By New Times
By Derek Askey
By Mark Deming
By Serene Dominic
By Jason Keil
By Robrt L. Pela and Amy Silverman
By Jeff Moses
By Serene Dominic
Now here's a woman who's really winning hearts at SXSW.
On Saturday night, plodding up the steep, dark staircase at The Ritz, you can barely see ahead, and ominous screams fill the passageway. It's like heading straight into hell -- if only hell were upstairs instead of downstairs.
Phoenix's Graves at Sea is in the middle of an ear-splitting performance for a few hundred people who fill a packed, tiny floor area and perch at tables on the tiered seating levels that rise to the rafters. Almost everyone here is dressed in black, and those standing have their arms crossed in concentration. If anyone moves at all, it's to bob their heads to every hard, deliberate crash of the cymbal. The bass is so loud that it makes your arm hair stand on end.
There's no stage, so the four tattooed and black-clad guys play in the corner of the room, where the only color is a neon Dos Equis sign and a giant stack of three Orange speakers. Singer Nathan Misterik serves up his evil as slow as syrup, his face flushed and sweaty as he lets out deep, lusty shrieks and agonizing, drawn-out, indecipherable growls. Holding a bottle of MGD in one hand and the mike, with its cord wrapped around his wrist, in the other, Misterik sings with his eyes shut tight, his elbow-length dreadlocks flying in the spotlight.
After the set, the sudden swarm of gangly, longhaired dudes in line at the merch table signals that Graves at Sea just made a roomful of new fans. Guitarist Nick Mullins says that from Austin, the band heads out for a two-week tour of the South. With a new seven-inch coming out on Southern Lord, the label home to the buzz-worthy metal band Probot, Graves at Sea could easily put Phoenix on the map of metal's newest wave.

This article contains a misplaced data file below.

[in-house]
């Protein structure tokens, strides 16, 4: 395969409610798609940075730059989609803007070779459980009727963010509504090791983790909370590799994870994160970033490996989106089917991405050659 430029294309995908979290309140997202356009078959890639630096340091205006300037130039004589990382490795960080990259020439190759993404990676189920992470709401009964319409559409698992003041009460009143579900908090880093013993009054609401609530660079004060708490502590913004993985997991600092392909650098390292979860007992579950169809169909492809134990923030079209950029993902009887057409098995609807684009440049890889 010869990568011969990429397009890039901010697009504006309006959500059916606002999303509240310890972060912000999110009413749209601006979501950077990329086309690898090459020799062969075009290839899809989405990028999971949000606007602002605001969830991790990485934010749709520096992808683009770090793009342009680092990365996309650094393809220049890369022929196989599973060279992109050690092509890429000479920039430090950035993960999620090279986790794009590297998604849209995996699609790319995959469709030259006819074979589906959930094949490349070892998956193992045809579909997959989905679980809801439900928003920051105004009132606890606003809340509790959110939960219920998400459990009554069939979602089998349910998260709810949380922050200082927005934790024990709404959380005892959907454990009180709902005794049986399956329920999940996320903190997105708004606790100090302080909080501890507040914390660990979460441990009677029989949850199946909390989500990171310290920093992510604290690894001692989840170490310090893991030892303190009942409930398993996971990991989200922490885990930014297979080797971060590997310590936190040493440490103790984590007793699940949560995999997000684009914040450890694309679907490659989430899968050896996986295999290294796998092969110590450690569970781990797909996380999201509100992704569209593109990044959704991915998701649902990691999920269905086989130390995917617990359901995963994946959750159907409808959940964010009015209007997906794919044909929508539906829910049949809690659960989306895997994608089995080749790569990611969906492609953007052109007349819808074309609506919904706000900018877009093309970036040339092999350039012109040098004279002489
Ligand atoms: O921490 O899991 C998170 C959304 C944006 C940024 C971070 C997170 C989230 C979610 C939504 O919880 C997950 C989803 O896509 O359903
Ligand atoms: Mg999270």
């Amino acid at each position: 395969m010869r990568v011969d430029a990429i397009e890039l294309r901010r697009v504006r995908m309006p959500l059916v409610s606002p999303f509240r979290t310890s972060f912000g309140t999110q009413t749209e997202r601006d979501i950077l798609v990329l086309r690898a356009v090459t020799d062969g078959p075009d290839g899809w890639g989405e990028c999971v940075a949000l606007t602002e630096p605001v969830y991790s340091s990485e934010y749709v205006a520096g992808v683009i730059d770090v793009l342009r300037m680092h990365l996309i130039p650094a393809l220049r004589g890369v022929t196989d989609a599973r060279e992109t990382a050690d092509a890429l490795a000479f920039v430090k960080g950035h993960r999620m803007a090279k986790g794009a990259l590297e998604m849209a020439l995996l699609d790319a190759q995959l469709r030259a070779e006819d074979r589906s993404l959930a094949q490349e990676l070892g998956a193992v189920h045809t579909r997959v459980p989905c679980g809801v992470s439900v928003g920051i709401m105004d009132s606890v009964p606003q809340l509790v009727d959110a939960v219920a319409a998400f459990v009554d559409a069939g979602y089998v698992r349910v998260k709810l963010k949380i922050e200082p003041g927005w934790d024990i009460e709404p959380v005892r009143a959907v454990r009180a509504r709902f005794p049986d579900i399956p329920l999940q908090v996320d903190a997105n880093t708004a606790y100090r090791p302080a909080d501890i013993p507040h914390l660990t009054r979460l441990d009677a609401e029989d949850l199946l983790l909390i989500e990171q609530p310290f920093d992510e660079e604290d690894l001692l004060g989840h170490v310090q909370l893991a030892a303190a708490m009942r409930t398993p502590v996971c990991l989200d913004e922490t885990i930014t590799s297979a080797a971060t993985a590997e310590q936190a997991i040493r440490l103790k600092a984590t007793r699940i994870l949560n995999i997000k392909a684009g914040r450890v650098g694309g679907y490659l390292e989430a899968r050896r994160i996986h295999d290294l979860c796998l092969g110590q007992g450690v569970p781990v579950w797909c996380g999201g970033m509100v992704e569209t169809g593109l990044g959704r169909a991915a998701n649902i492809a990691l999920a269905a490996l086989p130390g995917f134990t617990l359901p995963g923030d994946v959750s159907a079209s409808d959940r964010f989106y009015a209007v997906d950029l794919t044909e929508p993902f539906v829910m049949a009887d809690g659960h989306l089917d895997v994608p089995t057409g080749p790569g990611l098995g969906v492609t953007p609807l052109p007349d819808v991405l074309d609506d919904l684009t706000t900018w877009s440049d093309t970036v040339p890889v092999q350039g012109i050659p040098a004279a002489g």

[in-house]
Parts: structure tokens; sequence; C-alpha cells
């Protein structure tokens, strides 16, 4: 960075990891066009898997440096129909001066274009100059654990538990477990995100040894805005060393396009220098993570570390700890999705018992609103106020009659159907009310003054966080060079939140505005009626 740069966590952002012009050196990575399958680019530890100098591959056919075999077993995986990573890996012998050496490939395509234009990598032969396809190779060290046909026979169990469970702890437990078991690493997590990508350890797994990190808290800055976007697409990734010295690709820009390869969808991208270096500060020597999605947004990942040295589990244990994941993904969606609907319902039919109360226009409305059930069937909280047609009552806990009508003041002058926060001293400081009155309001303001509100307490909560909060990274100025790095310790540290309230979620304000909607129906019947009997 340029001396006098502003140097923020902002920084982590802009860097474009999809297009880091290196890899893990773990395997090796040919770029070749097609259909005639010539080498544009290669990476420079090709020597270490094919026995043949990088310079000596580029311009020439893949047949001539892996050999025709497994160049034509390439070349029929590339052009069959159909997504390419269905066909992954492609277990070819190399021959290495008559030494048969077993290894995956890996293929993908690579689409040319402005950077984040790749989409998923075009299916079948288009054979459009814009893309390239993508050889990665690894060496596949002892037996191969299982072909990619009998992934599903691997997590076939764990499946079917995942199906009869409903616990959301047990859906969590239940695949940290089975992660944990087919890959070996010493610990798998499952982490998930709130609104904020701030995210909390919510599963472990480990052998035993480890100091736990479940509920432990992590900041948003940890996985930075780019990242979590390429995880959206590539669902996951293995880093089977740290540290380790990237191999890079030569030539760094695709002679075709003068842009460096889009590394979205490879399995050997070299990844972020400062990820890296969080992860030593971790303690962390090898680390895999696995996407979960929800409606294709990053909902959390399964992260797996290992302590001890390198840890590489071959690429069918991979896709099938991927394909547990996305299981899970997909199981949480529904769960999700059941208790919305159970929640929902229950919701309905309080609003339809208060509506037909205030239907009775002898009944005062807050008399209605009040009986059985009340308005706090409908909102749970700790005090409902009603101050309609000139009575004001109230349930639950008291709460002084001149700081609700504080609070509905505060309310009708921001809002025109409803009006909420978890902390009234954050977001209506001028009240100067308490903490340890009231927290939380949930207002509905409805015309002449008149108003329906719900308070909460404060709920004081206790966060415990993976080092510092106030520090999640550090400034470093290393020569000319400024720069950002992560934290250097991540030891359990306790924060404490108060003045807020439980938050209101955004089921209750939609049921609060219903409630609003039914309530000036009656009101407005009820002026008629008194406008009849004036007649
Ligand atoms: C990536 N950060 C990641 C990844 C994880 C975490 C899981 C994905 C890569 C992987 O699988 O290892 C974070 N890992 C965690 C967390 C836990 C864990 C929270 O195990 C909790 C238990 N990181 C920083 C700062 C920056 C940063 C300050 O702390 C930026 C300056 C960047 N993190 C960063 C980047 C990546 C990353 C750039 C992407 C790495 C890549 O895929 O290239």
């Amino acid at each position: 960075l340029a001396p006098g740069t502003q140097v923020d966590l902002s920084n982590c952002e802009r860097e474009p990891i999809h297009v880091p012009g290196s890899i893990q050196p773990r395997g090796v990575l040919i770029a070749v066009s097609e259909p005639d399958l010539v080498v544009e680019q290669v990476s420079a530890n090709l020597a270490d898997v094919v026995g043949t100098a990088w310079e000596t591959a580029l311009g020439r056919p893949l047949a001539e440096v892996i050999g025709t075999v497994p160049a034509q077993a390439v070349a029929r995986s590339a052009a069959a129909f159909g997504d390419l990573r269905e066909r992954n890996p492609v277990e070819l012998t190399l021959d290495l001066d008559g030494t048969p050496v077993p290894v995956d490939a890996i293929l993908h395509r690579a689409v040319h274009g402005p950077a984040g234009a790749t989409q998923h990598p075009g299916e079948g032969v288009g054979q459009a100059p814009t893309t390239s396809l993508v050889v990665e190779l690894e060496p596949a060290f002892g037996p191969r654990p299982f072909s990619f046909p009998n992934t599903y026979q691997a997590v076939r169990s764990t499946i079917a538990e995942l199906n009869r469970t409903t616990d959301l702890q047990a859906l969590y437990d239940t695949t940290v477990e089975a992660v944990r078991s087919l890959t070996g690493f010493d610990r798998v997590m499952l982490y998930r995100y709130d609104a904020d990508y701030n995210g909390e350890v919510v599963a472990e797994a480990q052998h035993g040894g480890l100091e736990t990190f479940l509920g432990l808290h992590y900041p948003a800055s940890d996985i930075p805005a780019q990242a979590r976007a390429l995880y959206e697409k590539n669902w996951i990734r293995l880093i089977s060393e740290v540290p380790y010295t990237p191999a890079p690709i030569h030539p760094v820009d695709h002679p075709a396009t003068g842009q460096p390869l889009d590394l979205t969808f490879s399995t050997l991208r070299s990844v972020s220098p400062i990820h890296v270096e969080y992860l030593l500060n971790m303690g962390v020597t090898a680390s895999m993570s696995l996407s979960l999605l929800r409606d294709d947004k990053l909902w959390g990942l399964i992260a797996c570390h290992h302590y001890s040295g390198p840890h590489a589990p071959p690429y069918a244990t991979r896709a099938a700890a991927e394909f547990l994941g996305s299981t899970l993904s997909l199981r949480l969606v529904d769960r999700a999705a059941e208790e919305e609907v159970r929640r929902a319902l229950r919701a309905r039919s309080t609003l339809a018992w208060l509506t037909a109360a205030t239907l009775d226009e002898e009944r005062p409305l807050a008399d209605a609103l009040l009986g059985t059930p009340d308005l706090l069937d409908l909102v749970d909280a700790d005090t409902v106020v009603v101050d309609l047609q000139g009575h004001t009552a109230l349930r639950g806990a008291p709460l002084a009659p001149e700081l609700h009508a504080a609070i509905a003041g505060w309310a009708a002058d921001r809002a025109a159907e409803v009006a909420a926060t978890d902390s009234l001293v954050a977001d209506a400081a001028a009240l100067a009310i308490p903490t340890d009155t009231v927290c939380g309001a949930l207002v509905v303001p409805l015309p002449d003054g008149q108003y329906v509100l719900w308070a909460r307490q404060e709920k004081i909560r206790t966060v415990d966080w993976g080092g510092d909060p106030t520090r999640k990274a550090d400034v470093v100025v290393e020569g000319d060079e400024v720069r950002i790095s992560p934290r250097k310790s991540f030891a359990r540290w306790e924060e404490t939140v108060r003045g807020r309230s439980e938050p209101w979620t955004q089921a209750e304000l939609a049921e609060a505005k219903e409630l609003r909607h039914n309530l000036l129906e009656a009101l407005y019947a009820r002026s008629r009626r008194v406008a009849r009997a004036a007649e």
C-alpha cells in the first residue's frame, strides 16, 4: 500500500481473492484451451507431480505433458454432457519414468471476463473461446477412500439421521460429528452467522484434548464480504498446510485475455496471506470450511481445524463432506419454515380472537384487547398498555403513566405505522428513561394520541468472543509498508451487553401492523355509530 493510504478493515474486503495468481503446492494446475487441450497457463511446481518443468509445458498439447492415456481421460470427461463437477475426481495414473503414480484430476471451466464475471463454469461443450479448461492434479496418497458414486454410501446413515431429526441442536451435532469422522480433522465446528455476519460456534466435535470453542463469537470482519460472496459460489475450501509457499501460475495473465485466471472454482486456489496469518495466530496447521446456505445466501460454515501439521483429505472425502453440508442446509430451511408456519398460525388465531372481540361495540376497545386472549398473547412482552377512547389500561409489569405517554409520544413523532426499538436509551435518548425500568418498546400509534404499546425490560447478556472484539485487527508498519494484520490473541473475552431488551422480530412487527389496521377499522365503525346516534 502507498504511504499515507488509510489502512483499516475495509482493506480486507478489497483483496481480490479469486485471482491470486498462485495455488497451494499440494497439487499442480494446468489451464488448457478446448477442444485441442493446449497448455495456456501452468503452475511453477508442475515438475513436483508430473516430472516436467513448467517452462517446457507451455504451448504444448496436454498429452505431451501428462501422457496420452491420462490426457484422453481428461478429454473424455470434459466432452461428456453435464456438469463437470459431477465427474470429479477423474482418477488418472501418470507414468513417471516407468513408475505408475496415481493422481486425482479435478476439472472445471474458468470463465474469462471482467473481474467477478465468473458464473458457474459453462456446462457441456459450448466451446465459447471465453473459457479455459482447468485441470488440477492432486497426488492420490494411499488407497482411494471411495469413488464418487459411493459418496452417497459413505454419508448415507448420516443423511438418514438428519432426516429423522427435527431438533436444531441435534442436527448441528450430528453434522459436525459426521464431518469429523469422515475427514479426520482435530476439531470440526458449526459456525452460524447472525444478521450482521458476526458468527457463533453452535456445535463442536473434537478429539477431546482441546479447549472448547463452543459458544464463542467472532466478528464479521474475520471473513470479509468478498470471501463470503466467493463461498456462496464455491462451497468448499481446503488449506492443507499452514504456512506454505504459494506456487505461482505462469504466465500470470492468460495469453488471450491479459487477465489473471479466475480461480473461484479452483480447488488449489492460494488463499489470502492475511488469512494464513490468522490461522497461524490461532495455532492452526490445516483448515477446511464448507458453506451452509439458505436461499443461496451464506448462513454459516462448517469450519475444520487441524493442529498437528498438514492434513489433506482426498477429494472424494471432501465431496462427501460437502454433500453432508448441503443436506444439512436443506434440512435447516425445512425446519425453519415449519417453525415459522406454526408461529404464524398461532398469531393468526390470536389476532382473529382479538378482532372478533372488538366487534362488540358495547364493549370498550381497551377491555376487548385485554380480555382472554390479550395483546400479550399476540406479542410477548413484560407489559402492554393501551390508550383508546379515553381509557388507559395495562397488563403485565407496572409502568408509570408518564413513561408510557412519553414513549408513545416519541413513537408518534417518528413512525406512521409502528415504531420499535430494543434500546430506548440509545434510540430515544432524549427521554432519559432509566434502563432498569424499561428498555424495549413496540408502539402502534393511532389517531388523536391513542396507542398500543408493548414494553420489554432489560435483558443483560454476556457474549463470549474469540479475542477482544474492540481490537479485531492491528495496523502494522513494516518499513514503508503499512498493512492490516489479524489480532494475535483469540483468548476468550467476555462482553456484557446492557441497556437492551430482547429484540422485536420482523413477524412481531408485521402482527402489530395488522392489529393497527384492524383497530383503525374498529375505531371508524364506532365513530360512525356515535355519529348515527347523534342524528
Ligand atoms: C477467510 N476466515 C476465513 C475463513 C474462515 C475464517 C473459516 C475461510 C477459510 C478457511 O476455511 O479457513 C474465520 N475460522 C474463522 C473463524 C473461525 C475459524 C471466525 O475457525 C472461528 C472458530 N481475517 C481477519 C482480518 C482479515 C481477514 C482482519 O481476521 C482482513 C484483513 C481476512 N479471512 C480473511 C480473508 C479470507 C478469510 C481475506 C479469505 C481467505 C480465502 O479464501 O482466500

A few blocks away and only 20 minutes later at the Bloodshot Records showcase, the legendary Antone's is jammed with more than 500 people, a slightly older crowd with scattered twentysomething hipsters in Western shirts and a handful of Japanese fans up front. Phoenix-based Jon Rauhouse, dark-haired and bespectacled, sits serenely behind his pedal steel, off to the left of his band, and introduces Carolyn Mark and Kelly Hogan, whose sultry, echoing vocals on the swaying "Smoke Rings" sound like an old 1940s recording, and later on, Sally Timms, who offers a dreamy rendition of "The White Cliffs of Dover."
Rauhouse gets wild applause after every song, and at one point, a cluster of men in front of the stage starts chanting, "Rauhouse! Rauhouse! Rauhouse!" The music is passionate, slow Western swing, but for some reason it gets people really pumped up.
Before singing "Prisoner of Love," Hogan tells the crowd, "This is a song that your grandparents probably made out to. Not to give you that visual, but some of you probably owe your existence to this song."
Around 1 a.m. Sunday, SXSW is reaching fever pitch as thousands of people fill Sixth Street, heading to see the final acts. The air is unseasonably warm and humid, so everybody's dressed to the hilt: indie rock boys wearing skinny tee shirts and shaggy haircuts, hip-hop guys in full gangsta regalia with miniskirted, high-heeled honeys in tow, pierced rocker girls with dyed-black hair donning '80s vintage dresses, and punks pulling out all the stops with plaid, chains, studs and all kinds of spiked hair.
Since the street's closed to traffic, it's one big sea of faces. If you close your eyes and listen -- to the talking in different accents and languages, the shouting, laughing and screaming -- the sounds of the mob create their own music that competes with the rap, rock, country and electronica blaring out from every bar's open door. Every few feet you walk, the smell of a different food wafts by, whether it's pizza from Hoek's, a heavy metal hole-in-the-wall that has a long line for window service, or sausage from a corner vendor. Music lovers stream out of every club, while dozens more wait to get inside.
Surrounded by all this chaos, it's subversively gratifying to know that somewhere in the crowd, there are performers of all stripes from all over the Valley who have infiltrated the national music scene -- if only for a few days.
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